|Dr. Sanabria is an associate professor of psychology at Arizona State University and principal investigator at the Basic Behavioral Processes laboratory. He is also affiliated to the neuroscience program in Arizona State University. Dr. Sanabria received his professional degree in psychology from the Universidad de los Andes en Bogotá (Colombia), where he spent a few years as marketing research analyst. He received his doctoral degree in experimental psychology in 2004 from Stony Brook University, where he worked on self-control under the guidance of Dr. Howard Rachlin. He was a postdoctoral research associate under the supervision of Dr. Peter Killeen (2004–2008) and Dr. Janet Neisewander (2008) in Arizona State University. He has published over 40 peer-reviewed publications in the Journal of the Experimental Analysis of Behavior (JEAB), Behavioural Brain Research, Psychopharmacology, and other journals. He is the president-elect of the International Society for Comparative Psychology, board member of the Society for the Quantitative Analysis of Behavior, and associate editor of JEAB and Learning and Behavior. His research is primarily concerned with the development and evaluation of quantitative models of basic behavioral processes (learning, timing, choice, and regulation) in psychiatric disorders (mainly, substance abuse and attention-deficit hyperactivity disorder).|
Quantitative modeling is increasingly common in behavior analysis. Performance on concurrent schedules, timing, delay discounting, behavioral momentum, schedule and stimulus control, variability of inter-response times, and many other aspects of behavior, are often characterized in terms of mathematical equations and computational algorithms. This presentation outlines the advantages, challenges, and pitfalls of a quantitative analysis of behavior. In particular, this presentation is focused on identifying the outcomes that quantitative models may and may not deliver, the assumptions and pre-requisites for quantitative modeling, the risks involved in this strategy, and the tactics that minimize such risks. The presentation will introduce the concepts of model-based inference, parameter estimation, stochastic vs. deterministic models, likelihood vs. probability, parsimony vs. goodness-of-fit, Bayesian modeling, and model selection. This introduction will set the stage for the practical implementation of some of these concepts.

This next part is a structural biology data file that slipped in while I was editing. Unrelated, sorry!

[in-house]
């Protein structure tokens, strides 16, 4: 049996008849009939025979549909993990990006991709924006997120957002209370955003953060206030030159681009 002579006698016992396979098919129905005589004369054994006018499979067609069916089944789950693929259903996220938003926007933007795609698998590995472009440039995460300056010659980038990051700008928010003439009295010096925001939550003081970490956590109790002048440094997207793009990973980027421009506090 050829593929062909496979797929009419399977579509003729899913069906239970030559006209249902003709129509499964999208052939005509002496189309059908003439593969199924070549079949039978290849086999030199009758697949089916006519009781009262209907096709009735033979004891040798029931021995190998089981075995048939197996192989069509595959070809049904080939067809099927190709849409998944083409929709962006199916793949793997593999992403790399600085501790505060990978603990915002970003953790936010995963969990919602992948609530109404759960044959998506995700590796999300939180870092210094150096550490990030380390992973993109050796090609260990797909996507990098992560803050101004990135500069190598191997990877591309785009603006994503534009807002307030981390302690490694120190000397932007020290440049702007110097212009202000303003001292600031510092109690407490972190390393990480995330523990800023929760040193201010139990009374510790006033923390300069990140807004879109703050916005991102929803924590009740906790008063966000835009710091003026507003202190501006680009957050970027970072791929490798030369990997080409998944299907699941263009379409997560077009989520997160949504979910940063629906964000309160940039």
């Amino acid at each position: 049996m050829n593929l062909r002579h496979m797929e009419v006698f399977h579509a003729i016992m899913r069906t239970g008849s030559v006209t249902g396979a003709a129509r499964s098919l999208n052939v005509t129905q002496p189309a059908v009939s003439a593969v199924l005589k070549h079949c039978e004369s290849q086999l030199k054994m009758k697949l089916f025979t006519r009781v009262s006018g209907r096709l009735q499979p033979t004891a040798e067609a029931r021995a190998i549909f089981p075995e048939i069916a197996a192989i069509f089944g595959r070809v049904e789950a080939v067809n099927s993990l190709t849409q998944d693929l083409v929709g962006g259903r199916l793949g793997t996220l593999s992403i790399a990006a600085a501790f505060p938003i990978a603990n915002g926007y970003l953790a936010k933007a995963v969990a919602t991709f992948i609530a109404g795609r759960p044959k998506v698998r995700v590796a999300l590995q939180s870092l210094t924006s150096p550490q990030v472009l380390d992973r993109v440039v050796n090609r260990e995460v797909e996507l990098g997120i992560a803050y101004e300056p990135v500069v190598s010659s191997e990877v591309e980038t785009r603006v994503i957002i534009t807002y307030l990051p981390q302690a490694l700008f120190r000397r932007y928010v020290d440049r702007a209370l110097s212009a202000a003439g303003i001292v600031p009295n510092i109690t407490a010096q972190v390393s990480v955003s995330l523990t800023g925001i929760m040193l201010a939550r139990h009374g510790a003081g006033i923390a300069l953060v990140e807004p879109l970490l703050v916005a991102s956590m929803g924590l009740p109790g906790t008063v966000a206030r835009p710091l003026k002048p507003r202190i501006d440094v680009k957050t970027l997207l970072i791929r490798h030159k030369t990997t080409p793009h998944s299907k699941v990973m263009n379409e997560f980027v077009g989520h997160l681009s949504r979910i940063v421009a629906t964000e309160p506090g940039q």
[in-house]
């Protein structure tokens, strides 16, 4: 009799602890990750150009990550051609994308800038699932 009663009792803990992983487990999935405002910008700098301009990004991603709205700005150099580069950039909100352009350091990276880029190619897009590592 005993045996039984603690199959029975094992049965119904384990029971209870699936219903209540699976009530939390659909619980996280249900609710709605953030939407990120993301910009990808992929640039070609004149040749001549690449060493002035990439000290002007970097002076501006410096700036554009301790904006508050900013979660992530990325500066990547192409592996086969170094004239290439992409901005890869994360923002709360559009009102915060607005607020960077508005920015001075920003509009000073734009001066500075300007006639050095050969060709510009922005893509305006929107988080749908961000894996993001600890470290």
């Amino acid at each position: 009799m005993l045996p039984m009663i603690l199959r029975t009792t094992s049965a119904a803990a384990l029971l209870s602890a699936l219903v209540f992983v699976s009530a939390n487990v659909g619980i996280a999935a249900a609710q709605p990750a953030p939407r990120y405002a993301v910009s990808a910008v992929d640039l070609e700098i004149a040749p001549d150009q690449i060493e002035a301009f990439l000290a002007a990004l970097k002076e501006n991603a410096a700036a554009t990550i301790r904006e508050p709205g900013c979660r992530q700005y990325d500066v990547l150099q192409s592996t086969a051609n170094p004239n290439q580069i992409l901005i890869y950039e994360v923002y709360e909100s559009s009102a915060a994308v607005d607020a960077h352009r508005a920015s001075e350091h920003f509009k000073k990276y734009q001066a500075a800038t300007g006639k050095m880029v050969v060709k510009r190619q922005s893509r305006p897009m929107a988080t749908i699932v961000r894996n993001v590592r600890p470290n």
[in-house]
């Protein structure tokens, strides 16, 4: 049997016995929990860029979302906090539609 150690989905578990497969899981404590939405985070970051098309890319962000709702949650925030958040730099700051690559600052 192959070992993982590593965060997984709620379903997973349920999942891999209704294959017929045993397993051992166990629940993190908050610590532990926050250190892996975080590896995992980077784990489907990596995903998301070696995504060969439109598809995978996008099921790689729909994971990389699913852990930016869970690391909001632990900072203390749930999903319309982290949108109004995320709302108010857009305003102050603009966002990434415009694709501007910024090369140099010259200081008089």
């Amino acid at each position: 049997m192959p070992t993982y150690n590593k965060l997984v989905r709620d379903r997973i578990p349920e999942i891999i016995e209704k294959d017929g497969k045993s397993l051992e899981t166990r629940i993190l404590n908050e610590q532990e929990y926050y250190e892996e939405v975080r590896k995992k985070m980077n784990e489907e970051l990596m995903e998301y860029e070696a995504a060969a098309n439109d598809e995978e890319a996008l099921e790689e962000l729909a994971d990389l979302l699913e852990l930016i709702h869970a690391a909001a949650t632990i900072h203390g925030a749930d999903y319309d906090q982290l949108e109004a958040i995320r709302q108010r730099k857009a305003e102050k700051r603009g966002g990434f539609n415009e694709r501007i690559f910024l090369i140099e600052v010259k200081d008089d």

|Learning Objectives: At the end of the presentation, the participant will be able to: (1) identify the advantages and challenges associated with a quantitative analysis of behavior, relative to conventional approaches to behavior analytic research; (2) identify and appropriately use the concepts of model-based inference, parameter estimation, stochastic and deterministic models, likelihood and probability, parsimony and goodness-of-fit, Bayesian modeling, and model selection.|